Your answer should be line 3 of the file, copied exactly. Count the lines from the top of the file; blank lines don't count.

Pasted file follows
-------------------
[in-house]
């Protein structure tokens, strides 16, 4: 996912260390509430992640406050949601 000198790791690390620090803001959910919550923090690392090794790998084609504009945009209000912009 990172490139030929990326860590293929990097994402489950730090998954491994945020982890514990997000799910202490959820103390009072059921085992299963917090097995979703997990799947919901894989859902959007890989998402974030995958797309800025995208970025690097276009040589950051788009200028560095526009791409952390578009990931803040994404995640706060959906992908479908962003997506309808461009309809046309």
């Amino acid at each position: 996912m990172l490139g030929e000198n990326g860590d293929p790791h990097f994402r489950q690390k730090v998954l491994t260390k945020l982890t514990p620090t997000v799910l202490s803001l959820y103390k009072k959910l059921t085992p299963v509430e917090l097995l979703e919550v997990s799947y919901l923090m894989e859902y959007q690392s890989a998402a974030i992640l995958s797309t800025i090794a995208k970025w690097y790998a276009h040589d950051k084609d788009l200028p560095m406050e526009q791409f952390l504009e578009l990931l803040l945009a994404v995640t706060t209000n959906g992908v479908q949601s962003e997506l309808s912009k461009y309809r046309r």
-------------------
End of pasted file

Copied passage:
């Amino acid at each position: 996912m990172l490139g030929e000198n990326g860590d293929p790791h990097f994402r489950q690390k730090v998954l491994t260390k945020l982890t514990p620090t997000v799910l202490s803001l959820y103390k009072k959910l059921t085992p299963v509430e917090l097995l979703e919550v997990s799947y919901l923090m894989e859902y959007q690392s890989a998402a974030i992640l995958s797309t800025i090794a995208k970025w690097y790998a276009h040589d950051k084609d788009l200028p560095m406050e526009q791409f952390l504009e578009l990931l803040l945009a994404v995640t706060t209000n959906g992908v479908q949601s962003e997506l309808s912009k461009y309809r046309r």